gallery by The Editors

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Erin Aniker’s radical, feminist work is informed by her upbringing and an early introduction to protest through her activist mother. Her work explores ideas around identity and community informed by her experiences of different communities, bolstered by her mixed parentage. Her work proudly speaks to a new generation who seek positive change for all.

The backstory
I grew up in two very different cultures, Turkish and British. My Mum is from Turkey, my Dad is from Yorkshire, and they met in London which is where I grew up, and I was born, in East London. I had quite a creative, diverse childhood in an equally creative and diverse city; I think my work celebrates and explores this.

My Dad is also a language teacher and speaks five different languages: Spanish, German, French, Turkish and English, and I grew up surrounded by lots of music, films and books from around the world and in lots of different languages and cultures.

On illustration
I fell for illustration through children’s books growing up and then spotting illustrations and comics in magazines and newspapers. When I discovered that being an illustrator was a job that you could actually do! Making a living through drawing seemed like a dream, I was drawn to it from a young age and spent my teenage years and early twenties figuring out how I could turn it into a reality.

Though I had a creative upbringing, I had no direct links or connections to the art world or creative industries, at all. So, I spent a lot of time trying to figure out how I could find a job and create a career as an illustrator.

On personal heritage
I’m very aware of having multiple identities and that these identities don’t have to be mutually exclusive. You can be more than one thing. It’s also made me even more curious about people, culture and identity and how they interact.

On influences
My Mum is very active in community work; she helps to organise lots of events with and for her local community and she still goes to lots of protest marches. I love that she’s never seen being a Mother and being involved in politics, community and activism as mutually exclusive things. She had this newspaper clipping with a photo of her and my twin brother and me when we were babies. She wanted to go to a protest march, so she took us in our twin buggy and tied the protest banners to the buggy.  She has been a significant influence on my work.

I also love Islamic art, the textiles, ceramics and art feed into my work. I find the patterns, the geometry and precision incredibly inspiring, calming and beautiful. I’m also completely obsessed with cobalt blue, which is used, in a lot of Turkish ceramics. It’s been my favourite colour for as long as I can remember and I find myself having to stop myself from using it in everything I make and do.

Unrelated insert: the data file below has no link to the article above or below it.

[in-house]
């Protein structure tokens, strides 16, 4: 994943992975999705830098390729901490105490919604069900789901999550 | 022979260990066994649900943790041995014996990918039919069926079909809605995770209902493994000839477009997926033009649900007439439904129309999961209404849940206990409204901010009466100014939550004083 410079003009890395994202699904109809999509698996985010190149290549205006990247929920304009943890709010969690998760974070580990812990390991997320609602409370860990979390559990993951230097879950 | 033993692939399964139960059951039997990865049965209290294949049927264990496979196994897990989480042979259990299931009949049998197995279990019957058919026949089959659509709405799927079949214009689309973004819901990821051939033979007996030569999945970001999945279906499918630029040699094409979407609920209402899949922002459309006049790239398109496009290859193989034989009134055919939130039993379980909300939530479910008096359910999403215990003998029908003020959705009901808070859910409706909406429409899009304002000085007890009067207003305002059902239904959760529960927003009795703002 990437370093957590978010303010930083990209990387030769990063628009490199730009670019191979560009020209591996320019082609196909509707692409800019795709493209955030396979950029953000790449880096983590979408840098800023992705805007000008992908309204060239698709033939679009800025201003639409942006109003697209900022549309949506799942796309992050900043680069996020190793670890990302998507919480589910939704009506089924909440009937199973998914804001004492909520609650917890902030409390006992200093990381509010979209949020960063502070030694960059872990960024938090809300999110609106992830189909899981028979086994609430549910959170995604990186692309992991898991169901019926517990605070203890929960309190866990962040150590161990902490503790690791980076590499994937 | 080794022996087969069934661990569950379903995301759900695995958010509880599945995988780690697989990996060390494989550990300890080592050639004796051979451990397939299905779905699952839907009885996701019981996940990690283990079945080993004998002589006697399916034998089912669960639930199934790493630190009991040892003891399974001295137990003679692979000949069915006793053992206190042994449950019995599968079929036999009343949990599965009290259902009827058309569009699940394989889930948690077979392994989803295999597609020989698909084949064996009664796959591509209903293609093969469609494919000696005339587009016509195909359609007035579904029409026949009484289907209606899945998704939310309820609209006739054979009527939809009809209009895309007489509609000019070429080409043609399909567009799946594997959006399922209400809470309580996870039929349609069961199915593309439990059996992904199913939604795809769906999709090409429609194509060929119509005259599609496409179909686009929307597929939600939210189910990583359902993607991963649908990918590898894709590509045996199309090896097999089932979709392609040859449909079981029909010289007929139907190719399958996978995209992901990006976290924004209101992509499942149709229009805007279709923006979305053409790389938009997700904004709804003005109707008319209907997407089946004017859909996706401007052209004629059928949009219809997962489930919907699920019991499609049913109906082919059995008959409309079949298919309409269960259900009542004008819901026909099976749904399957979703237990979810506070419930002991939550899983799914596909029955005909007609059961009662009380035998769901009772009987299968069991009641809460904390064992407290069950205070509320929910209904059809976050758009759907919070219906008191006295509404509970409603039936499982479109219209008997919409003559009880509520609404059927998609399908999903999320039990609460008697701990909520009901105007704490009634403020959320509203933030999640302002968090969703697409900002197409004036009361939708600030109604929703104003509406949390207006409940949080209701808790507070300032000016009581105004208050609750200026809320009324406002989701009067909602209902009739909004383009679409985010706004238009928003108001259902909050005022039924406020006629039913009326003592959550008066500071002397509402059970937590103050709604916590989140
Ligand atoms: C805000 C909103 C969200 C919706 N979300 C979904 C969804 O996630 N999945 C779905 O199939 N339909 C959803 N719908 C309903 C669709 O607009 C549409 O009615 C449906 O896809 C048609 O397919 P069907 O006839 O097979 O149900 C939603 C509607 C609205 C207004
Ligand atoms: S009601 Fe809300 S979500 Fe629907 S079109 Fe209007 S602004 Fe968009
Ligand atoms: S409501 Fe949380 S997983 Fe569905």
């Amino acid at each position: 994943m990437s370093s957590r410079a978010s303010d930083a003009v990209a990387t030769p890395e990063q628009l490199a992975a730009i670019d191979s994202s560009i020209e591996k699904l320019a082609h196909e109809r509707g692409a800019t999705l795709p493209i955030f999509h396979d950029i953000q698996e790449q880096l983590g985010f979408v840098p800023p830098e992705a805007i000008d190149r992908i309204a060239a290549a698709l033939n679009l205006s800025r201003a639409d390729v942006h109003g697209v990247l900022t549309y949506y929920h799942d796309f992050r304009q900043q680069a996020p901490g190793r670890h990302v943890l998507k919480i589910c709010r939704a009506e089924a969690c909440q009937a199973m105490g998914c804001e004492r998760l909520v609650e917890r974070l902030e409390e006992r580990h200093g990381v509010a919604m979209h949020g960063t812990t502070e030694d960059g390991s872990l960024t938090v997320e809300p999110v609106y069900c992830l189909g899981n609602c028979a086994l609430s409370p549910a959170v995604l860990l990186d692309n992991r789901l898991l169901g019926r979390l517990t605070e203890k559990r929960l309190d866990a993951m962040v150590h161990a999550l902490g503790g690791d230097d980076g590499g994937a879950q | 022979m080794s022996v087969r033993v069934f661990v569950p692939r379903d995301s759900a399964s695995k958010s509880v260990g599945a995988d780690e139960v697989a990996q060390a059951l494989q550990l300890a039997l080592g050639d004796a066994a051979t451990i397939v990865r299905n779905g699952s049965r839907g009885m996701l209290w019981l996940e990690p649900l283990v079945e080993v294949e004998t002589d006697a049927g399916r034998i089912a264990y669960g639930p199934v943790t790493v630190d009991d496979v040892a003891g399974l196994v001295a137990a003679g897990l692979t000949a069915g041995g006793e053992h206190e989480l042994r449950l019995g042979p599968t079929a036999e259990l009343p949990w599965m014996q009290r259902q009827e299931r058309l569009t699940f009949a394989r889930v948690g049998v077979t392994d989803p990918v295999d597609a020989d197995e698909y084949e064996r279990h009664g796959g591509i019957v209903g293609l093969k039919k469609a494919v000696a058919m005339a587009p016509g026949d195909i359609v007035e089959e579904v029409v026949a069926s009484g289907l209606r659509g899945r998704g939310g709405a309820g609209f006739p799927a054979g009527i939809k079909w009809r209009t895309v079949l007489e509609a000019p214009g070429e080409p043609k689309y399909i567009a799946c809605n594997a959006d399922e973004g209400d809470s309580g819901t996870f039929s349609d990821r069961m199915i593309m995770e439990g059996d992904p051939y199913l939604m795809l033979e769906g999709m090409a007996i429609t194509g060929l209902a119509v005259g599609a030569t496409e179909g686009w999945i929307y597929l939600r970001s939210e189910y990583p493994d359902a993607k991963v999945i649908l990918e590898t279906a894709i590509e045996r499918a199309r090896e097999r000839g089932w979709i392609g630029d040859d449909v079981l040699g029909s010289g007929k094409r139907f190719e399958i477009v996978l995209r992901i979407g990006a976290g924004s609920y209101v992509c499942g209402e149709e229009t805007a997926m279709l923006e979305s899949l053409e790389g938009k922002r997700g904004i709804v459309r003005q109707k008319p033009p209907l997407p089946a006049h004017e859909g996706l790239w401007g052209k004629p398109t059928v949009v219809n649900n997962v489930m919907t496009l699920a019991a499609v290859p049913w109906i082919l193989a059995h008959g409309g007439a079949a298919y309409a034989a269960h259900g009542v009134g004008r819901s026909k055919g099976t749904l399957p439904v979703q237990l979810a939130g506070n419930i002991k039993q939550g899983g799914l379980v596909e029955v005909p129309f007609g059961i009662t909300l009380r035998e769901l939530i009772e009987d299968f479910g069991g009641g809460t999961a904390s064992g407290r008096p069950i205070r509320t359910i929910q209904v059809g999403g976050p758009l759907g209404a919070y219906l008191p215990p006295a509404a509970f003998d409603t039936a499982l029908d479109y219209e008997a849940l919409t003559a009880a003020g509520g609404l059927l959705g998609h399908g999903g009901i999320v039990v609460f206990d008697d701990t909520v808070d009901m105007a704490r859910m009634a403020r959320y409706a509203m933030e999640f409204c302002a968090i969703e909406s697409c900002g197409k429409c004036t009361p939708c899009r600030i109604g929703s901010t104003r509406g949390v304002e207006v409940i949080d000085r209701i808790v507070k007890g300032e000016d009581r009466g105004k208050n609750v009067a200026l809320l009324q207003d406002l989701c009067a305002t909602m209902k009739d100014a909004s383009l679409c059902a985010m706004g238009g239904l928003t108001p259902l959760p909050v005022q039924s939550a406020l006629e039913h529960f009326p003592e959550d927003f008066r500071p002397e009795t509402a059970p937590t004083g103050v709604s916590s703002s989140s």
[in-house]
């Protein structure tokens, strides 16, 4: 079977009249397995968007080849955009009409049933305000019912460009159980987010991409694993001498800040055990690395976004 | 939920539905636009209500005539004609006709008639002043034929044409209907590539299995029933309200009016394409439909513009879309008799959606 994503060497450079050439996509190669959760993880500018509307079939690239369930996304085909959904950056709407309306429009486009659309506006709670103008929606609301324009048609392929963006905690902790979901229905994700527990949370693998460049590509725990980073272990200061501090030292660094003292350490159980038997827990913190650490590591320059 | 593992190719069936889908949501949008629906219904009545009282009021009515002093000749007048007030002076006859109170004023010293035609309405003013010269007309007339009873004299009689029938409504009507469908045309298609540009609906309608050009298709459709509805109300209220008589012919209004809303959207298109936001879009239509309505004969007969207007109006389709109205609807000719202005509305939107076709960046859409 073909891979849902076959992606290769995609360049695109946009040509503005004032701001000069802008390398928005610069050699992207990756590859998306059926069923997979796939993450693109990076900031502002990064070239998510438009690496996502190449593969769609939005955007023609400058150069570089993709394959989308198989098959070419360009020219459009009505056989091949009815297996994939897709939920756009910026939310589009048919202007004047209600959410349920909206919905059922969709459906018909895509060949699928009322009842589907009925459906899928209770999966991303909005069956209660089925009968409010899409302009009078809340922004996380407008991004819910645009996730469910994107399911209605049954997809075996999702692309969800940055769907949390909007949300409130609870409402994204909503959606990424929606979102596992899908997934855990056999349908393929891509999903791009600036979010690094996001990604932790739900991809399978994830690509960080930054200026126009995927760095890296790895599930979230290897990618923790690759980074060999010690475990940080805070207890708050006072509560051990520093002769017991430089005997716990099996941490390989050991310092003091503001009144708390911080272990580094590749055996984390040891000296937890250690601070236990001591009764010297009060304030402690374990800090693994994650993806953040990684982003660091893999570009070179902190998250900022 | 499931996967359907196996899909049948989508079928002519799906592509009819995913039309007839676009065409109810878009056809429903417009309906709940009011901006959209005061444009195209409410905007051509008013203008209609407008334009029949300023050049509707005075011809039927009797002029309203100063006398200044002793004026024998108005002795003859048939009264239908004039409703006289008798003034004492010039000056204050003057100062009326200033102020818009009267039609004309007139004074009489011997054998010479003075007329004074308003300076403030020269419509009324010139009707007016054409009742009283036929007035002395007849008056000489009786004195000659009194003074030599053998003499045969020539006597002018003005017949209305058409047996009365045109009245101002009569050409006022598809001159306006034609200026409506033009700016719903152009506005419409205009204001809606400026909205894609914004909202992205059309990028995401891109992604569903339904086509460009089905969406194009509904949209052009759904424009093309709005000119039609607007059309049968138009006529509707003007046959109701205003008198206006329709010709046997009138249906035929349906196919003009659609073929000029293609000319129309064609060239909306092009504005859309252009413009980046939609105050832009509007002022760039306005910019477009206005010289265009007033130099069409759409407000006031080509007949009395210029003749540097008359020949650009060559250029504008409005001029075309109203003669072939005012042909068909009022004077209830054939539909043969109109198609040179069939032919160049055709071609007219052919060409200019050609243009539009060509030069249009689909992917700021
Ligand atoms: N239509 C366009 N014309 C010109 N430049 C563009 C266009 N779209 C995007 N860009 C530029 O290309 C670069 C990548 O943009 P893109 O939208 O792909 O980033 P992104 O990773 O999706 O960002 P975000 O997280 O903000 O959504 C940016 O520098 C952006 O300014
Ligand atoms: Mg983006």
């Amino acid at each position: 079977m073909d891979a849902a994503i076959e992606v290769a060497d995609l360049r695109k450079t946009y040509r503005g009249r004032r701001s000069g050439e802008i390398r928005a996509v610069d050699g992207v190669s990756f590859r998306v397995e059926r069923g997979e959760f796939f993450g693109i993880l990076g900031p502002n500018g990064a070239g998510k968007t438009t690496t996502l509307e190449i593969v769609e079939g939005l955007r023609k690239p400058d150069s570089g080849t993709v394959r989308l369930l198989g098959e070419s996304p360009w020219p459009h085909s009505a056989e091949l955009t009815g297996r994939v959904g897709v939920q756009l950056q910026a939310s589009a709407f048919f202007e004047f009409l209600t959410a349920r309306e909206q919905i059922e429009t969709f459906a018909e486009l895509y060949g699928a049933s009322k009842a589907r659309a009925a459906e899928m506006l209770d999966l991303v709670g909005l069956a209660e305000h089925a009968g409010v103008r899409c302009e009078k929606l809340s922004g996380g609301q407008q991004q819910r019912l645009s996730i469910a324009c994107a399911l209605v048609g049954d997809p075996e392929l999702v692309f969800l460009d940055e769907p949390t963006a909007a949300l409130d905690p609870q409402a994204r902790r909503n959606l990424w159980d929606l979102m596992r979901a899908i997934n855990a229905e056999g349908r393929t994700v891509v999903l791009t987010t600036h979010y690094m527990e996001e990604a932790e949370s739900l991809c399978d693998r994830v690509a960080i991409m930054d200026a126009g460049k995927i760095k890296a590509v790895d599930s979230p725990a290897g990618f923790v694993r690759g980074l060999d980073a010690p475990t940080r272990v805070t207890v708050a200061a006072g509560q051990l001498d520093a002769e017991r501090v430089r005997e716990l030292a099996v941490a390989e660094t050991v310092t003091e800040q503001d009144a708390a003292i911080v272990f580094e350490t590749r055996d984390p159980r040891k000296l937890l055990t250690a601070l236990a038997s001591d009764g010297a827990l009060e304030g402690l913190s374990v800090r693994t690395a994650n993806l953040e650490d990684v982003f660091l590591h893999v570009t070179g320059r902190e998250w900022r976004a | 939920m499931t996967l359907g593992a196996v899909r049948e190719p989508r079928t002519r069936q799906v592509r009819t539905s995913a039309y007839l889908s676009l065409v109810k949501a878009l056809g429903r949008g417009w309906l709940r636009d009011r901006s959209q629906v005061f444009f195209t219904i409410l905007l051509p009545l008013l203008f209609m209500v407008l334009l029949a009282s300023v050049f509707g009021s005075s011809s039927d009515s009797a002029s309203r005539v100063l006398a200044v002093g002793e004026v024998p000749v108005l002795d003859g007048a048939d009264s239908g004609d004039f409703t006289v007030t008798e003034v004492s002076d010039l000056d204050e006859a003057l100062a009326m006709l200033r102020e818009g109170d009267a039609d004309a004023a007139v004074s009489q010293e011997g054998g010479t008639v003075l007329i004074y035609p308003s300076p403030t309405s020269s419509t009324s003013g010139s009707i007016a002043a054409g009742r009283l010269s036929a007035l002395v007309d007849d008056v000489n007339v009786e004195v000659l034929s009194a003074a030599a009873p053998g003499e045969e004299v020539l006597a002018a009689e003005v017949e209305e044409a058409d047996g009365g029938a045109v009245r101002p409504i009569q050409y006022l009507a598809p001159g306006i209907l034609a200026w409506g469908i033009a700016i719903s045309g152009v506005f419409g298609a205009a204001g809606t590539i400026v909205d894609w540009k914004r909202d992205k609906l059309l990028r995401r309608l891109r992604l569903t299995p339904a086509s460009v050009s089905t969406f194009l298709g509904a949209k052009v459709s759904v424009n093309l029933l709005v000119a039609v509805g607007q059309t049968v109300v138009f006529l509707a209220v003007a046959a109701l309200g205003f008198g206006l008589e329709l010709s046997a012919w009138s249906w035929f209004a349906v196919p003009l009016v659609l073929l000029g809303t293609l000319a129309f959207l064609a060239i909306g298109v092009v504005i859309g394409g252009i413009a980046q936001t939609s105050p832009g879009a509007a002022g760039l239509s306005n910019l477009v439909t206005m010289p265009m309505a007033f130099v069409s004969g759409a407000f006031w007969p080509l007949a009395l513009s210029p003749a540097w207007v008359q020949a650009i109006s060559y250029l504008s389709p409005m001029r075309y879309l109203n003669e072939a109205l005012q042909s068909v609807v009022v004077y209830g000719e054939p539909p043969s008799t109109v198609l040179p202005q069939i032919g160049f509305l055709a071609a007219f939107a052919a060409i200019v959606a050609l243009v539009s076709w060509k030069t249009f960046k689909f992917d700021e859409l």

On ethos
I think my work is an on-going celebration and exploration of people, support, community and growth. I am proud to call myself a feminist and so when I draw people and communities; I’m naturally going to depict or at least always try to depict people and communities in a way that is always intersectional, feminist and focuses on support and people supporting each other.

On representing women
I love drawing women, non-binary people and men who aren’t visibly strong or powerful. I aim to create a sense of ‘togetherness’ and evoke a focus on community and support in a lot of my work. I don’t have a particular person in mind when I’m working as I draw inspiration from so many different people.

I’m also really inspired by vulnerability and the ability to express emotion freely. In my opinion, there’s a misplaced criticism of being ‘sentimental’ in art as if it somehow cheapens an image or artwork which I hate because I think it stems from a place where showing emotion and sentiment is seen as something negative.

I’m happy drawing and exploring people and communities in lots of different and nuanced ways. There is strength in vulnerability and vulnerability in strength.

On creative process
All my ideas start with a pencil and paper, usually in one of my sketchbooks. I then create the drawing, using my sketch as a reference, from scratch on my Wacom digital tablet. I use Adobe Illustrator to create and paint the drawing digitally.

On the challenges of freelance life
The admin side, signing contracts, paperwork, emails, chasing invoices can be pretty time-consuming! I’m always chasing the balance between work and life, not working every weekend!

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